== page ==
It could be the understatement of the decade to say that nothing has come easily for CSU Channel Islands.
The university, which celebrates its 10th anniversary this year, was created out of a former mental hospital after years of wrangling by area leaders over a suitable location. It emerged from the shadow of its start-up period only to see an ambitious growth schedule stalled by the state’s budget crisis.
Just recently CSUCI got the green light to start growing again. But as it was on the precipice of taking another big step forward, another barrier stood in its way.
In early May, CSUCI found itself literally in the line of fire as the Springs blaze moved swiftly across the hillsides north and east of the campus.
But just as very little has come easy for CSUCI, the university has proved itself to be a plucky survivor. Thanks to quick thinking and fast reactions by staff, the campus was evacuated without incident.
Under President Dick Rush, the university has forged close relationships with local public safety officials, including collaborations on the use of new technology for bomb detection and firefighting.
And so when the Springs Fire loomed over the campus, Ventura County fire chiefs already were well aware of the need to make sure that CSUCI remained untouched. Among other things it hosts a huge archive ranging from recordings of farm workers to the public papers of former Congressman Bob Lagomarsino.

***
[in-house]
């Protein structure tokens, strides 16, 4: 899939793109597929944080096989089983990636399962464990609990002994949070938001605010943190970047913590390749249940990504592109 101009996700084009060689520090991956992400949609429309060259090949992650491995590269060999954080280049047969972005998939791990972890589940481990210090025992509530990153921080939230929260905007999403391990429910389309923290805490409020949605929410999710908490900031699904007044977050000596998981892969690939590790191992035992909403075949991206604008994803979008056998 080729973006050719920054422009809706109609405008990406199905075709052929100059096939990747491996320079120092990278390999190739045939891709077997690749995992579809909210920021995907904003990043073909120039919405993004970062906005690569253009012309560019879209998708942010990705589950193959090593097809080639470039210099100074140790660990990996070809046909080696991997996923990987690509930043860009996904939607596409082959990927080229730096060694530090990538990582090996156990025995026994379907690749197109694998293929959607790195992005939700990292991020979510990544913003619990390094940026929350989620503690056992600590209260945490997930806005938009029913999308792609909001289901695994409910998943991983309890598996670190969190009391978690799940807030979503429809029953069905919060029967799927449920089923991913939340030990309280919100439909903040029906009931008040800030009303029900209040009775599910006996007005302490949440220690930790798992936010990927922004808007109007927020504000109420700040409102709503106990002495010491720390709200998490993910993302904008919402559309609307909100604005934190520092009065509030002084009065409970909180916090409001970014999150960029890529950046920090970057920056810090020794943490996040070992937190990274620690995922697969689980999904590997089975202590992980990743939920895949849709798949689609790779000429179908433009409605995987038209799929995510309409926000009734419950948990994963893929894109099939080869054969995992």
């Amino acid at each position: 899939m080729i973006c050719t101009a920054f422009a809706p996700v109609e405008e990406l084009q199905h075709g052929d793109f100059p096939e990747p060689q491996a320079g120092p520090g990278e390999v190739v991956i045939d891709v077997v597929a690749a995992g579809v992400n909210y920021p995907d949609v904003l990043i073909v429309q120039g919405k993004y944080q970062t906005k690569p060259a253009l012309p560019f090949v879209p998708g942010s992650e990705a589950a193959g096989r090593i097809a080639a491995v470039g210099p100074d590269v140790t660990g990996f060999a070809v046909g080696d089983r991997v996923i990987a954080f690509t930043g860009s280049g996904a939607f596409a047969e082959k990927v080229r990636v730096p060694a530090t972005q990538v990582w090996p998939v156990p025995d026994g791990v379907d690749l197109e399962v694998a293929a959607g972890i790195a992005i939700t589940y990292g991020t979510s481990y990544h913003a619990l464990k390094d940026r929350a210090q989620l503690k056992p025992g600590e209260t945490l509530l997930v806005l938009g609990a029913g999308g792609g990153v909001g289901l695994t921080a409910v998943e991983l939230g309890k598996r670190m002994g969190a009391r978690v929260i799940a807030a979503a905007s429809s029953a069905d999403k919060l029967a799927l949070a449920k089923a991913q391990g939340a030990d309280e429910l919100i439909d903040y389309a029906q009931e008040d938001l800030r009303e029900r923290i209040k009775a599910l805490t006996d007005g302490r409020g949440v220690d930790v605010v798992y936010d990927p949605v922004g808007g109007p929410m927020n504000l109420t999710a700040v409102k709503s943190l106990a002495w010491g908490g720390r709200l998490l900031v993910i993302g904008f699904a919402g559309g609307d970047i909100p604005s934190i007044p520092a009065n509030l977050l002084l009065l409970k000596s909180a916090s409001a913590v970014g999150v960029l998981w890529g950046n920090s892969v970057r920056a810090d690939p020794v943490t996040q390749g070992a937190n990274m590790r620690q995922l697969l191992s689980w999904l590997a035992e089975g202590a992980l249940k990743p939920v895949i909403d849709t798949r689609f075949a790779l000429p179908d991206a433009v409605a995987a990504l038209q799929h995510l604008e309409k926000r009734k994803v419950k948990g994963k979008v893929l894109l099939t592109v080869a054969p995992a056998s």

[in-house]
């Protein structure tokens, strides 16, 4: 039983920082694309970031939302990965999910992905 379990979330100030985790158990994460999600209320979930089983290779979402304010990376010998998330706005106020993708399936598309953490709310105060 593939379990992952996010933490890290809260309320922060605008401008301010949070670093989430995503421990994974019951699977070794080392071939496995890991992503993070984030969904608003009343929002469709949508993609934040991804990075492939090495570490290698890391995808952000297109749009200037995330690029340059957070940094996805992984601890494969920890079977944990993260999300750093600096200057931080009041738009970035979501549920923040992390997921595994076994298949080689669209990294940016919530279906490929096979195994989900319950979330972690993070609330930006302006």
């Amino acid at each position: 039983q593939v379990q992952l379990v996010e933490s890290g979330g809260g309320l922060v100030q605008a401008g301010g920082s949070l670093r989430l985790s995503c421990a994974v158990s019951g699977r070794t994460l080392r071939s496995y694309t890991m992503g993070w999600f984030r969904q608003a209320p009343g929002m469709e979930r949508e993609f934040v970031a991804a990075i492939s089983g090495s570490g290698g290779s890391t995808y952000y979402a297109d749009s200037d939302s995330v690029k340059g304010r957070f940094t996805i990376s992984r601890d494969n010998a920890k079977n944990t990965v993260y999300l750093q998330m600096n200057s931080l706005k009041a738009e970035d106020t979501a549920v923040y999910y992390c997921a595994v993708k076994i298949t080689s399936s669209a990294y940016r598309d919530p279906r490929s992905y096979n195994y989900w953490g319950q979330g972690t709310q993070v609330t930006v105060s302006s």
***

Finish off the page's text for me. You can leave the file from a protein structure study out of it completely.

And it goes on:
And after a harrowing weekend, students began piling back to their dorms on Sunday May 5 and things were pretty much back to normal when classes resumed the next day.
As a member of the CSU CI Foundation Board and a co-founder of the CSUCI Business & Technology Partnership, I’ve come to realize that the Camarillo campus plays a special role in the CSU system.
In a big departure from commuter-oriented campuses such as CSU LA, it has been designed to be a largely residential university and one that draws students from a fairly wide geographic area. It also came with its own ability to develop housing, and its University Glen projects have enabled the university to offer a unique package of housing and employment to faculty.
Both the residential nature of the campus and the University Glen project were heavily at risk as the Springs fire gathered force in its first days. But heroic work by the firefighters and that calmness in the face of adversity that has become the hallmark of the CI staff clearly carried the day.
Having been near enough to several large California fires to see dramatic flames, feel the heat and watch flakes of ash cover everything, I can attest to the stresses imposed by operating under evacuation threat.
CSUCI emerged from the Springs Fire with some burnt hillsides, a bit of smoke damage and fearful memories. But it has earned the respect of the Cal State system, parents everywhere and future faculty members by standing up to a life-threatening situation and holding its own.
CSUCI can go on and celebrate the rest of its 10th anniversary year looking forward to what lies ahead. And after the events of the past week, that’s not at all a bad place to be.
• Contact Editor Henry Dubroff at [email protected]